On Monday, Brent crude price dipped to $58.99, according to CNBC. West Texas Intermediate crude also fell, trading at $52.70. This downward price pressure in the midst of a global oil glut has brought prices to their lowest points since October 2019. Industry analysts point to coronavirus concerns as a factor that may prove to weaken demand, perhaps even pushing prices lower. Travel restrictions, an extended Lunar New Year holiday season and factory closures are just a few of the ways that coronavirus fears can impact oil demand and prices.
Goldman Sachs Commodity Strategist Predicts Further Price Decreases
“Ultimately we expect jet fuel markets — including cracks, regrade and Asian differentials — to decline most if this outbreak persists given the likely decline in regional air travel,” said Goldman Sachs senior commodity strategist Damien Courvalin, as quoted by Offshore Technology. Courvalin also said oil demand could decrease by 260,000 barrels per day in response to this new coronavirus. With tens of millions of people impacted by travel restrictions, it is possible that demand could be impacted significantly, especially if the situation continues to worsen.
China has instituted widespread quarantines and travel restrictions, including forbidding private autos in the central region of Wuhan. These restrictions impact well over 35 million people during what is China’s busiest travel season. Air and train travel in China is 41 percent lower than it was last year at this time. Wuhan is an important industrial center, with nine automobile manufacturing factories. Some of these international car makers are instituting their own employee travel bans. Millions of workers will not be returning to work in Suzhou for another week. Shanghai factories won’t be opening until February 10.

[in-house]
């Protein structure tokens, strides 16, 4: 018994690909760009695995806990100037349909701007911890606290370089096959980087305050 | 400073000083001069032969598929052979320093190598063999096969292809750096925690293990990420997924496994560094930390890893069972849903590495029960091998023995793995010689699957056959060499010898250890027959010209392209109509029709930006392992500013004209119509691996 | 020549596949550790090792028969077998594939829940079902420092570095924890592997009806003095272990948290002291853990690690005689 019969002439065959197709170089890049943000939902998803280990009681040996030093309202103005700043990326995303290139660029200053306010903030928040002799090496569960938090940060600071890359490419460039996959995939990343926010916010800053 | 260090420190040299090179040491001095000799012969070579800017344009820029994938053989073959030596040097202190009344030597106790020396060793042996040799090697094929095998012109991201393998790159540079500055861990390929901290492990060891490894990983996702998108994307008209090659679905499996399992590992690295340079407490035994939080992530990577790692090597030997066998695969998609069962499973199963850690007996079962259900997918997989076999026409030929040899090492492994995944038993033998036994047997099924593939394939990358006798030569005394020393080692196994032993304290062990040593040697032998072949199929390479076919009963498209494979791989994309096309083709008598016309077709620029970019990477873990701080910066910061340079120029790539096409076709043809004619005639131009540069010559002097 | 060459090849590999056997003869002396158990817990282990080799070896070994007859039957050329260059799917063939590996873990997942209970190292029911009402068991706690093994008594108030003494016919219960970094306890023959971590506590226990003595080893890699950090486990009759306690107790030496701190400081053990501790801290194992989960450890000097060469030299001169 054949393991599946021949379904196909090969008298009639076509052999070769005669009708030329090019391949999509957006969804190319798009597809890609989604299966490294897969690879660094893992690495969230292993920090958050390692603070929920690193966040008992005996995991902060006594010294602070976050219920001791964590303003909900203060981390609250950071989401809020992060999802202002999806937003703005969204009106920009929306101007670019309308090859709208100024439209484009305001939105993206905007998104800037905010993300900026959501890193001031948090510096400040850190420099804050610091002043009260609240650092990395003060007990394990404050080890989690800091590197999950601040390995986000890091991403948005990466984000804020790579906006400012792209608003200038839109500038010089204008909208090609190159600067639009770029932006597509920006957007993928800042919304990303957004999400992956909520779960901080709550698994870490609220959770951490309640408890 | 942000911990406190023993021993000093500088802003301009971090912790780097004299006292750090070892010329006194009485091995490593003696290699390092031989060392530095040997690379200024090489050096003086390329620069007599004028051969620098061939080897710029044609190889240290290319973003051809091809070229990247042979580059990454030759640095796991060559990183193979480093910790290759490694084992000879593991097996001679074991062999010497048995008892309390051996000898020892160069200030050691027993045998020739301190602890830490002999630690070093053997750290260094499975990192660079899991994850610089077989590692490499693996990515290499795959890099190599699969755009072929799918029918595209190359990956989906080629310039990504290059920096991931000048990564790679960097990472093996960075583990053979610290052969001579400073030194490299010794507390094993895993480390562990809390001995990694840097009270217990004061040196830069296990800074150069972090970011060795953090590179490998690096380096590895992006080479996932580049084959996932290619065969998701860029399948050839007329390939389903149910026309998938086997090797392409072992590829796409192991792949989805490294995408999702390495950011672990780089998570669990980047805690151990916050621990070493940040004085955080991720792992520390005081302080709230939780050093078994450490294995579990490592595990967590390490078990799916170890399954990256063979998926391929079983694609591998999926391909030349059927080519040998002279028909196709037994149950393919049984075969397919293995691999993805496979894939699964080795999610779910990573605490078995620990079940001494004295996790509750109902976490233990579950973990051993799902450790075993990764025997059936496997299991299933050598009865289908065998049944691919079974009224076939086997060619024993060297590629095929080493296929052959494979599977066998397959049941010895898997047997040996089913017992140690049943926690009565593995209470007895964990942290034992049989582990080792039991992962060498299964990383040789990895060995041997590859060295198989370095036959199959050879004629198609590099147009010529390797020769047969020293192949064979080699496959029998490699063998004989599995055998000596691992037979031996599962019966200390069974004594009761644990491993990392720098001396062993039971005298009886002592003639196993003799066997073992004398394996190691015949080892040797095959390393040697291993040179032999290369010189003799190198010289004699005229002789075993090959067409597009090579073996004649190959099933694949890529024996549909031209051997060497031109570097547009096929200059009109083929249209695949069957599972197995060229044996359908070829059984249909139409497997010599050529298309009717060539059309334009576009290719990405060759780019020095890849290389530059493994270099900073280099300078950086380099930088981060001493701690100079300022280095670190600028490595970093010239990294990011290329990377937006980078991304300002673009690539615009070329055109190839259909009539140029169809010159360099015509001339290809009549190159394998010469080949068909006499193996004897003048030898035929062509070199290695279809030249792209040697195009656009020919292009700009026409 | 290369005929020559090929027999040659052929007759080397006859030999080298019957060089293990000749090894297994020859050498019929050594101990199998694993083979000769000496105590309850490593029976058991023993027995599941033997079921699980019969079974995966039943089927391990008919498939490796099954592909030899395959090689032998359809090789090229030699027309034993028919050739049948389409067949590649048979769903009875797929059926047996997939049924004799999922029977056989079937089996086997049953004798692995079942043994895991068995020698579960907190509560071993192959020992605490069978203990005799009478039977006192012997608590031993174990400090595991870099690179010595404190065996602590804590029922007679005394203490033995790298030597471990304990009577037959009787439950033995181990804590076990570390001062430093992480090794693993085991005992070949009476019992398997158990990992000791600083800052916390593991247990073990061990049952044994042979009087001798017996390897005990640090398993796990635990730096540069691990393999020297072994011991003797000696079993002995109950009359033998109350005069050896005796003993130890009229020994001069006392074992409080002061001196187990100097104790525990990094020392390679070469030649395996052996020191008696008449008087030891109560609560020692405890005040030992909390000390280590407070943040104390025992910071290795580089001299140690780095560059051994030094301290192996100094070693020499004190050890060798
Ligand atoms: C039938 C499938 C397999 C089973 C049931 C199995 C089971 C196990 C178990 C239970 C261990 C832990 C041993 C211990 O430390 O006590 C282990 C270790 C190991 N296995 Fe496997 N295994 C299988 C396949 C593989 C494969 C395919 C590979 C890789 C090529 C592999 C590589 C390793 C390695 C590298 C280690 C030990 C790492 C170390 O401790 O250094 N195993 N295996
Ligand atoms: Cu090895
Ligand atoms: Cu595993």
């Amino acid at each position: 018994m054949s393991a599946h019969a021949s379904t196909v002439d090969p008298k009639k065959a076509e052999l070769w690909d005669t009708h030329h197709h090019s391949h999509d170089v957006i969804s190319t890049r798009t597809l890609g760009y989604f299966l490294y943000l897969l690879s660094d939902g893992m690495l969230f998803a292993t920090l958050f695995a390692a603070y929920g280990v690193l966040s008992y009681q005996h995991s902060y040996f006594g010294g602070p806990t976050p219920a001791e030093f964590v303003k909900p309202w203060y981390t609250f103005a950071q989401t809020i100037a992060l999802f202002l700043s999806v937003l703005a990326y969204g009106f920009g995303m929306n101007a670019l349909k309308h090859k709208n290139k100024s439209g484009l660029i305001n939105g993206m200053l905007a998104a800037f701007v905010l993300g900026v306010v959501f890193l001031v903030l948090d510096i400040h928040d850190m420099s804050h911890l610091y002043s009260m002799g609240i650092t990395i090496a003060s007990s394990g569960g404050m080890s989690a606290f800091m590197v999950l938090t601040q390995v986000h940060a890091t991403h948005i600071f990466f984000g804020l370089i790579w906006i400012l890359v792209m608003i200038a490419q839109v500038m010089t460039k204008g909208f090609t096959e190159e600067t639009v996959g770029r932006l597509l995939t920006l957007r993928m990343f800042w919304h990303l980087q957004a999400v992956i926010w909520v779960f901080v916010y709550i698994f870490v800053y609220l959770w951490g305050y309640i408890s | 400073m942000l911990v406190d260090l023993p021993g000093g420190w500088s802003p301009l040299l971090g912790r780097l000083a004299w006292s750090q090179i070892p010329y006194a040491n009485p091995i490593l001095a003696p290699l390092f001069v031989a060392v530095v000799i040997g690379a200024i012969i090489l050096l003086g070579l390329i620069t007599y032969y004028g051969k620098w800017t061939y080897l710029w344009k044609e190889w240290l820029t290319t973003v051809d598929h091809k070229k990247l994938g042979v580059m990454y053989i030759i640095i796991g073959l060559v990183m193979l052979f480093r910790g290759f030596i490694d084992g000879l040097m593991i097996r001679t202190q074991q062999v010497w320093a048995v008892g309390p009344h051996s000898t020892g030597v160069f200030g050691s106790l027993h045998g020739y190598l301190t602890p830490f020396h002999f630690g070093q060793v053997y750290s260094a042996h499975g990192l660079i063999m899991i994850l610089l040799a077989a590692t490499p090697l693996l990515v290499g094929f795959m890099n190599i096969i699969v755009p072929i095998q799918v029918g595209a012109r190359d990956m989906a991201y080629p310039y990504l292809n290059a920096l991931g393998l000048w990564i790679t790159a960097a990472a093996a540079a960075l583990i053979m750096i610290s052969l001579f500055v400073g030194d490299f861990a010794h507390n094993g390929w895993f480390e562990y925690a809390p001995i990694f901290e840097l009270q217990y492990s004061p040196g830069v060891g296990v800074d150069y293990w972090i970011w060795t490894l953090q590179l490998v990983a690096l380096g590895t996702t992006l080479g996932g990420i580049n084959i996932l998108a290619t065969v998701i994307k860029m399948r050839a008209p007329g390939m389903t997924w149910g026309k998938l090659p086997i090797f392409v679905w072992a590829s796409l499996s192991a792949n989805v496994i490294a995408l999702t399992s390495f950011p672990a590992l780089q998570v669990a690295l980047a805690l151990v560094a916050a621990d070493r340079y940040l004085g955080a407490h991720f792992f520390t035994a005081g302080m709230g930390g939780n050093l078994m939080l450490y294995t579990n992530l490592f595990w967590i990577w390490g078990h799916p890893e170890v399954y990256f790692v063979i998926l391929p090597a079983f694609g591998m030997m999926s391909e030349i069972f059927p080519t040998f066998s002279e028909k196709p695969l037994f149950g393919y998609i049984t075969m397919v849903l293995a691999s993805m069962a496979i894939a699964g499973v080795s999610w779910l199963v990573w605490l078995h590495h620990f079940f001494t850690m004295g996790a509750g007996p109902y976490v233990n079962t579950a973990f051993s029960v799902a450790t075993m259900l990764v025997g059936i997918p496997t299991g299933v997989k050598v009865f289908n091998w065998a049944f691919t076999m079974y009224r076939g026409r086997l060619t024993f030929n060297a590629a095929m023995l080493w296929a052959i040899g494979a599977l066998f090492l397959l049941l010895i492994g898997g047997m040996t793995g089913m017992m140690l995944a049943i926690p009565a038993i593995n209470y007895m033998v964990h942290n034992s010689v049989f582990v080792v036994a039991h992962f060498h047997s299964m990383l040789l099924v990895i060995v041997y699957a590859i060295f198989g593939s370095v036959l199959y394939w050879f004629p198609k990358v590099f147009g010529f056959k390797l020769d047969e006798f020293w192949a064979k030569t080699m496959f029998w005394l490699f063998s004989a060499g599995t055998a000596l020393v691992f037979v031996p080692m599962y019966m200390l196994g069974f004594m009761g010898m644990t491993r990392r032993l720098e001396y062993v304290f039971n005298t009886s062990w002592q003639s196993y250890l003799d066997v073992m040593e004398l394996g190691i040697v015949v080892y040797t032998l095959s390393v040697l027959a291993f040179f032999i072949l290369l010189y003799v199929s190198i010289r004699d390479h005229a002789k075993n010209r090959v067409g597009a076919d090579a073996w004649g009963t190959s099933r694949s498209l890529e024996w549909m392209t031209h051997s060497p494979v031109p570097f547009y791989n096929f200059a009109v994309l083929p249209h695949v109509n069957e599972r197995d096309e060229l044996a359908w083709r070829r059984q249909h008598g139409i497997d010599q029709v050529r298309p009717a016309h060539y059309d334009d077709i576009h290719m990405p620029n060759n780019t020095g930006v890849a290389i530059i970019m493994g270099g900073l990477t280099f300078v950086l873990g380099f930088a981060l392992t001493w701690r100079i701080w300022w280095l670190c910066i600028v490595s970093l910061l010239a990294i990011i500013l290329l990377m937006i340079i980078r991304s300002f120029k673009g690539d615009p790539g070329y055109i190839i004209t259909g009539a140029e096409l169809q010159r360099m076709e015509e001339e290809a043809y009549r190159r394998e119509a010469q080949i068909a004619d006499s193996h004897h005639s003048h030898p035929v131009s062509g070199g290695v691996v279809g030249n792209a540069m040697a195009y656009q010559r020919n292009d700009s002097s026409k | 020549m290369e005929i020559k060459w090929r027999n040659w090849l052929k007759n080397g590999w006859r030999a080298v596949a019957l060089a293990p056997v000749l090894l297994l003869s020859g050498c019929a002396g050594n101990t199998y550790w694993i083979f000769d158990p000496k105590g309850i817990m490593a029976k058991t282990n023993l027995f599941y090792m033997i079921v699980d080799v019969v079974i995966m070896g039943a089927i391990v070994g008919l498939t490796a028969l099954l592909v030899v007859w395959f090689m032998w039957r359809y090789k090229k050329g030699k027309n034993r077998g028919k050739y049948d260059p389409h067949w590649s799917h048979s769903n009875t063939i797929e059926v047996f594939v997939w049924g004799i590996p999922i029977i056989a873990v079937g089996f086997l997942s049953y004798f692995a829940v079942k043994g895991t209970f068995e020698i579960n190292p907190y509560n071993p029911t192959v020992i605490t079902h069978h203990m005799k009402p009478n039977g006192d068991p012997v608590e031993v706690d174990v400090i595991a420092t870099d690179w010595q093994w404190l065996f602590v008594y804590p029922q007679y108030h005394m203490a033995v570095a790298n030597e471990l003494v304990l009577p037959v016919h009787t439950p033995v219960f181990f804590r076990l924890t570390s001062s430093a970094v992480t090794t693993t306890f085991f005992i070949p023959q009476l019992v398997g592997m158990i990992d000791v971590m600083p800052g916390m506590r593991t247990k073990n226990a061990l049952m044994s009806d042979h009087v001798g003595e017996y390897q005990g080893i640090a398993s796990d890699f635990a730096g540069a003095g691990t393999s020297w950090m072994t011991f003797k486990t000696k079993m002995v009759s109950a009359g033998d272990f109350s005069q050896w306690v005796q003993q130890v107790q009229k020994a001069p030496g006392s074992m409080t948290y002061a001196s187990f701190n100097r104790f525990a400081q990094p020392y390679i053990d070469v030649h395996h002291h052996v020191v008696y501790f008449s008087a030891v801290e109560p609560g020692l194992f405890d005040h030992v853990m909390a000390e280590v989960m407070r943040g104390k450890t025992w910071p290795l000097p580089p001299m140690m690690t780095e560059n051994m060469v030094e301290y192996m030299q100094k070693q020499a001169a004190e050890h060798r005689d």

OPEC May Cut Production
Saudi Energy Minister Prince Abdulaziz bin Salman said that “psychological factors” are pushing prices down more than true market factors, according to an Argus Media report. Prince Abdulaziz expressed concern about the oil market over-reacting to the potential for the coronavirus to disrupt oil demand in China. He also said that he was confident in China’s ability to bring the situation under control. However, Prince Abdulaziz did indicate an OPEC willingness to take market stabilizing action if conditions require it. OPEC has already been discussing additional production cuts because oil prices have low enough to threaten Saudi Arabia’s ability to balance this year’s national budget.
OPEC Will Meet as Scheduled
Despite the marked downturn in the oil market, OPEC doesn’t think current market conditions warrant any emergency action. The next scheduled OPEC meeting will take place in Vienna, in the beginning of March. While there is some speculation that OPEC may decide to just extend the current reduction in oil production through the end of 2020, Prince Abdulaziz hasn’t ruled out more aggressive cuts. He said that all options are on the table for discussion at the next meeting and that OPEC does have the flexibility required to do what is necessary to keep the oil market stable.